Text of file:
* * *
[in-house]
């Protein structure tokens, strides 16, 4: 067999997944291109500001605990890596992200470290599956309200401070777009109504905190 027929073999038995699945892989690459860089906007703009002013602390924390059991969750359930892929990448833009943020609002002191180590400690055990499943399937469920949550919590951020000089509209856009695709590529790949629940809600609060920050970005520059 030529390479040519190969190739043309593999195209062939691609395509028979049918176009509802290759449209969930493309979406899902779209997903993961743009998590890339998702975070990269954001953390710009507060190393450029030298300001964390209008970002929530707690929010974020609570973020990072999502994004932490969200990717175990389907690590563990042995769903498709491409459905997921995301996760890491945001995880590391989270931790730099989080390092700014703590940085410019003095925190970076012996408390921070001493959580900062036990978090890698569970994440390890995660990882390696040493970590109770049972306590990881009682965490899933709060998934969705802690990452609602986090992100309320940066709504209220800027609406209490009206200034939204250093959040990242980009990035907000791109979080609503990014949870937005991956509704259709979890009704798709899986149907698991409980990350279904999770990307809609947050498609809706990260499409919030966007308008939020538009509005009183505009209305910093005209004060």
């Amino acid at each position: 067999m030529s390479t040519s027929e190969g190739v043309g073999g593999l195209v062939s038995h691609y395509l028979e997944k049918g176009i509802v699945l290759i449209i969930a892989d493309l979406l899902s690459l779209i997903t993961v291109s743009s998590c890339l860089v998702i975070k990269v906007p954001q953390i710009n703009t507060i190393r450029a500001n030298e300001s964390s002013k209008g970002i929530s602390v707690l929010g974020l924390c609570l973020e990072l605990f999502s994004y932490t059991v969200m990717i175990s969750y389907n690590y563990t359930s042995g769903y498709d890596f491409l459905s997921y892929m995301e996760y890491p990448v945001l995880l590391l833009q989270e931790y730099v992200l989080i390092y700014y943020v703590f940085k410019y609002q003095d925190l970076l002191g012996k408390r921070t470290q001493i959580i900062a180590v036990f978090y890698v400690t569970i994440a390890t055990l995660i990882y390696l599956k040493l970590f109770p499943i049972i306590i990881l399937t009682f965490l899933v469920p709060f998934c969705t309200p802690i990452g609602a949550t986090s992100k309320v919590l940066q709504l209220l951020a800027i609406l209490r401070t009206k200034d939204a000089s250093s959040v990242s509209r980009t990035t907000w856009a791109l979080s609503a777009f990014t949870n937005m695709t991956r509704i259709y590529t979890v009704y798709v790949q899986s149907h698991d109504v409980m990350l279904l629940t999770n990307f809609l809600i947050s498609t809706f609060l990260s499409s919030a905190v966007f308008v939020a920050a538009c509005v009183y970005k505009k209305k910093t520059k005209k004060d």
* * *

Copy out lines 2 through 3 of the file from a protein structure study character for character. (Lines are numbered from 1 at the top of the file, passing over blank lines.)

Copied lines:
């Protein structure tokens, strides 16, 4: 067999997944291109500001605990890596992200470290599956309200401070777009109504905190 027929073999038995699945892989690459860089906007703009002013602390924390059991969750359930892929990448833009943020609002002191180590400690055990499943399937469920949550919590951020000089509209856009695709590529790949629940809600609060920050970005520059 030529390479040519190969190739043309593999195209062939691609395509028979049918176009509802290759449209969930493309979406899902779209997903993961743009998590890339998702975070990269954001953390710009507060190393450029030298300001964390209008970002929530707690929010974020609570973020990072999502994004932490969200990717175990389907690590563990042995769903498709491409459905997921995301996760890491945001995880590391989270931790730099989080390092700014703590940085410019003095925190970076012996408390921070001493959580900062036990978090890698569970994440390890995660990882390696040493970590109770049972306590990881009682965490899933709060998934969705802690990452609602986090992100309320940066709504209220800027609406209490009206200034939204250093959040990242980009990035907000791109979080609503990014949870937005991956509704259709979890009704798709899986149907698991409980990350279904999770990307809609947050498609809706990260499409919030966007308008939020538009509005009183505009209305910093005209004060």
């Amino acid at each position: 067999m030529s390479t040519s027929e190969g190739v043309g073999g593999l195209v062939s038995h691609y395509l028979e997944k049918g176009i509802v699945l290759i449209i969930a892989d493309l979406l899902s690459l779209i997903t993961v291109s743009s998590c890339l860089v998702i975070k990269v906007p954001q953390i710009n703009t507060i190393r450029a500001n030298e300001s964390s002013k209008g970002i929530s602390v707690l929010g974020l924390c609570l973020e990072l605990f999502s994004y932490t059991v969200m990717i175990s969750y389907n690590y563990t359930s042995g769903y498709d890596f491409l459905s997921y892929m995301e996760y890491p990448v945001l995880l590391l833009q989270e931790y730099v992200l989080i390092y700014y943020v703590f940085k410019y609002q003095d925190l970076l002191g012996k408390r921070t470290q001493i959580i900062a180590v036990f978090y890698v400690t569970i994440a390890t055990l995660i990882y390696l599956k040493l970590f109770p499943i049972i306590i990881l399937t009682f965490l899933v469920p709060f998934c969705t309200p802690i990452g609602a949550t986090s992100k309320v919590l940066q709504l209220l951020a800027i609406l209490r401070t009206k200034d939204a000089s250093s959040v990242s509209r980009t990035t907000w856009a791109l979080s609503a777009f990014t949870n937005m695709t991956r509704i259709y590529t979890v009704y798709v790949q899986s149907h698991d109504v409980m990350l279904l629940t999770n990307f809609l809600i947050s498609t809706f609060l990260s499409s919030a905190v966007f308008v939020a920050a538009c509005v009183y970005k505009k209305k910093t520059k005209k004060d």